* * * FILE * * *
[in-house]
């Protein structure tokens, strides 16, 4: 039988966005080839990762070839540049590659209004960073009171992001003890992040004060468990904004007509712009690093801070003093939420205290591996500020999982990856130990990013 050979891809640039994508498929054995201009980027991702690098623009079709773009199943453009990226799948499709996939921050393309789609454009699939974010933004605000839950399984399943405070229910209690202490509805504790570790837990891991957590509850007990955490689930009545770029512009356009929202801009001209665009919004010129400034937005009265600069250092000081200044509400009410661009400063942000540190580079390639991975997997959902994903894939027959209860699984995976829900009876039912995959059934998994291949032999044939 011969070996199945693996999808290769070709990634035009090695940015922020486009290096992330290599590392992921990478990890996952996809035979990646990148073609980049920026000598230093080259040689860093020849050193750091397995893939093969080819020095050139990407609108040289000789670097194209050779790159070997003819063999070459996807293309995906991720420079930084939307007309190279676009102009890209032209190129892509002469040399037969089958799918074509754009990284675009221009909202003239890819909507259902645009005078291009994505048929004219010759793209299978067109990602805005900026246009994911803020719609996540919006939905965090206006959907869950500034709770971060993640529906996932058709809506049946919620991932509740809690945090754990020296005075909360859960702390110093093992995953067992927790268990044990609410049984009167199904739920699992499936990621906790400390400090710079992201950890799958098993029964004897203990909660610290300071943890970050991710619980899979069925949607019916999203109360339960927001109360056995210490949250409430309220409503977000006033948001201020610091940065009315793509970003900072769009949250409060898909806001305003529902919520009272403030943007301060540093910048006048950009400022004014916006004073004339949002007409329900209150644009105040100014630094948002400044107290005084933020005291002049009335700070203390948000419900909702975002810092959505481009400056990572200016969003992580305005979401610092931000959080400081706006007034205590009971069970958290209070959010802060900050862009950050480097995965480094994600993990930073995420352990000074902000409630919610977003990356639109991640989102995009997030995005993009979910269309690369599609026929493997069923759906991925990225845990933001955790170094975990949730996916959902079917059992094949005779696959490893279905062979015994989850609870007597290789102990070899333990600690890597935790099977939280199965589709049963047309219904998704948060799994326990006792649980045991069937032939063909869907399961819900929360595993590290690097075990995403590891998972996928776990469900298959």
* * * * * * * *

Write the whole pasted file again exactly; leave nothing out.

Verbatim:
[in-house]
């Protein structure tokens, strides 16, 4: 039988966005080839990762070839540049590659209004960073009171992001003890992040004060468990904004007509712009690093801070003093939420205290591996500020999982990856130990990013 050979891809640039994508498929054995201009980027991702690098623009079709773009199943453009990226799948499709996939921050393309789609454009699939974010933004605000839950399984399943405070229910209690202490509805504790570790837990891991957590509850007990955490689930009545770029512009356009929202801009001209665009919004010129400034937005009265600069250092000081200044509400009410661009400063942000540190580079390639991975997997959902994903894939027959209860699984995976829900009876039912995959059934998994291949032999044939 011969070996199945693996999808290769070709990634035009090695940015922020486009290096992330290599590392992921990478990890996952996809035979990646990148073609980049920026000598230093080259040689860093020849050193750091397995893939093969080819020095050139990407609108040289000789670097194209050779790159070997003819063999070459996807293309995906991720420079930084939307007309190279676009102009890209032209190129892509002469040399037969089958799918074509754009990284675009221009909202003239890819909507259902645009005078291009994505048929004219010759793209299978067109990602805005900026246009994911803020719609996540919006939905965090206006959907869950500034709770971060993640529906996932058709809506049946919620991932509740809690945090754990020296005075909360859960702390110093093992995953067992927790268990044990609410049984009167199904739920699992499936990621906790400390400090710079992201950890799958098993029964004897203990909660610290300071943890970050991710619980899979069925949607019916999203109360339960927001109360056995210490949250409430309220409503977000006033948001201020610091940065009315793509970003900072769009949250409060898909806001305003529902919520009272403030943007301060540093910048006048950009400022004014916006004073004339949002007409329900209150644009105040100014630094948002400044107290005084933020005291002049009335700070203390948000419900909702975002810092959505481009400056990572200016969003992580305005979401610092931000959080400081706006007034205590009971069970958290209070959010802060900050862009950050480097995965480094994600993990930073995420352990000074902000409630919610977003990356639109991640989102995009997030995005993009979910269309690369599609026929493997069923759906991925990225845990933001955790170094975990949730996916959902079917059992094949005779696959490893279905062979015994989850609870007597290789102990070899333990600690890597935790099977939280199965589709049963047309219904998704948060799994326990006792649980045991069937032939063909869907399961819900929360595993590290690097075990995403590891998972996928776990469900298959």